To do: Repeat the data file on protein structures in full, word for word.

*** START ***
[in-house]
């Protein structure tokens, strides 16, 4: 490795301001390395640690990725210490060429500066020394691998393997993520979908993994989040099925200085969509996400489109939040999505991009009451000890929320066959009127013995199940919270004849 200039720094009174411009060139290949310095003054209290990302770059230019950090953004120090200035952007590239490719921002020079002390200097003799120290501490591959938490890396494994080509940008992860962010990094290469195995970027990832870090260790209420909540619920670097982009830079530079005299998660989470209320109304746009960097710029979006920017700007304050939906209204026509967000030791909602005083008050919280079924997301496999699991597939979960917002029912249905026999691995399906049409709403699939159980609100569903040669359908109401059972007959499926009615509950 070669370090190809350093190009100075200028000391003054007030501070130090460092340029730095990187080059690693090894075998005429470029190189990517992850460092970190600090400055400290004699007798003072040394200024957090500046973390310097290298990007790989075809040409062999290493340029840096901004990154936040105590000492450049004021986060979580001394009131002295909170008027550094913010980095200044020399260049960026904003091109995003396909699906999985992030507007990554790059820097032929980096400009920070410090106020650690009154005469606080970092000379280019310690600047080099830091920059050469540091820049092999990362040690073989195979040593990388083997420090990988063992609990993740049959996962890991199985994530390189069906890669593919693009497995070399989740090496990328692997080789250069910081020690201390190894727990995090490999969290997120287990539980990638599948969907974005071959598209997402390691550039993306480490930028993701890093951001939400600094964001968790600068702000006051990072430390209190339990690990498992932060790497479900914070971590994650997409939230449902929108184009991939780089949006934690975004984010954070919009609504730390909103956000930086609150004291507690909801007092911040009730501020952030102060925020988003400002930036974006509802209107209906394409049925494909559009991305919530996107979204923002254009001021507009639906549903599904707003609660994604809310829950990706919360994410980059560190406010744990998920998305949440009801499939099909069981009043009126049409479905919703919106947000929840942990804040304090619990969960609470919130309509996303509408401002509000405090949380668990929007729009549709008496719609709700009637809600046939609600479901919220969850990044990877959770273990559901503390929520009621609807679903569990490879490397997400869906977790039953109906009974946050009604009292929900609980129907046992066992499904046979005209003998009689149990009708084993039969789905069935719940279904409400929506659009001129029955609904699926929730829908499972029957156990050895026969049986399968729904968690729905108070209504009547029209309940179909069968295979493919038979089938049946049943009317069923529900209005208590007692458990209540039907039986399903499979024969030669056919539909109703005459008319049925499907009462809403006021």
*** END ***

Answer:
[in-house]
């Protein structure tokens, strides 16, 4: 490795301001390395640690990725210490060429500066020394691998393997993520979908993994989040099925200085969509996400489109939040999505991009009451000890929320066959009127013995199940919270004849 200039720094009174411009060139290949310095003054209290990302770059230019950090953004120090200035952007590239490719921002020079002390200097003799120290501490591959938490890396494994080509940008992860962010990094290469195995970027990832870090260790209420909540619920670097982009830079530079005299998660989470209320109304746009960097710029979006920017700007304050939906209204026509967000030791909602005083008050919280079924997301496999699991597939979960917002029912249905026999691995399906049409709403699939159980609100569903040669359908109401059972007959499926009615509950 070669370090190809350093190009100075200028000391003054007030501070130090460092340029730095990187080059690693090894075998005429470029190189990517992850460092970190600090400055400290004699007798003072040394200024957090500046973390310097290298990007790989075809040409062999290493340029840096901004990154936040105590000492450049004021986060979580001394009131002295909170008027550094913010980095200044020399260049960026904003091109995003396909699906999985992030507007990554790059820097032929980096400009920070410090106020650690009154005469606080970092000379280019310690600047080099830091920059050469540091820049092999990362040690073989195979040593990388083997420090990988063992609990993740049959996962890991199985994530390189069906890669593919693009497995070399989740090496990328692997080789250069910081020690201390190894727990995090490999969290997120287990539980990638599948969907974005071959598209997402390691550039993306480490930028993701890093951001939400600094964001968790600068702000006051990072430390209190339990690990498992932060790497479900914070971590994650997409939230449902929108184009991939780089949006934690975004984010954070919009609504730390909103956000930086609150004291507690909801007092911040009730501020952030102060925020988003400002930036974006509802209107209906394409049925494909559009991305919530996107979204923002254009001021507009639906549903599904707003609660994604809310829950990706919360994410980059560190406010744990998920998305949440009801499939099909069981009043009126049409479905919703919106947000929840942990804040304090619990969960609470919130309509996303509408401002509000405090949380668990929007729009549709008496719609709700009637809600046939609600479901919220969850990044990877959770273990559901503390929520009621609807679903569990490879490397997400869906977790039953109906009974946050009604009292929900609980129907046992066992499904046979005209003998009689149990009708084993039969789905069935719940279904409400929506659009001129029955609904699926929730829908499972029957156990050895026969049986399968729904968690729905108070209504009547029209309940179909069968295979493919038979089938049946049943009317069923529900209005208590007692458990209540039907039986399903499979024969030669056919539909109703005459008319049925499907009462809403006021």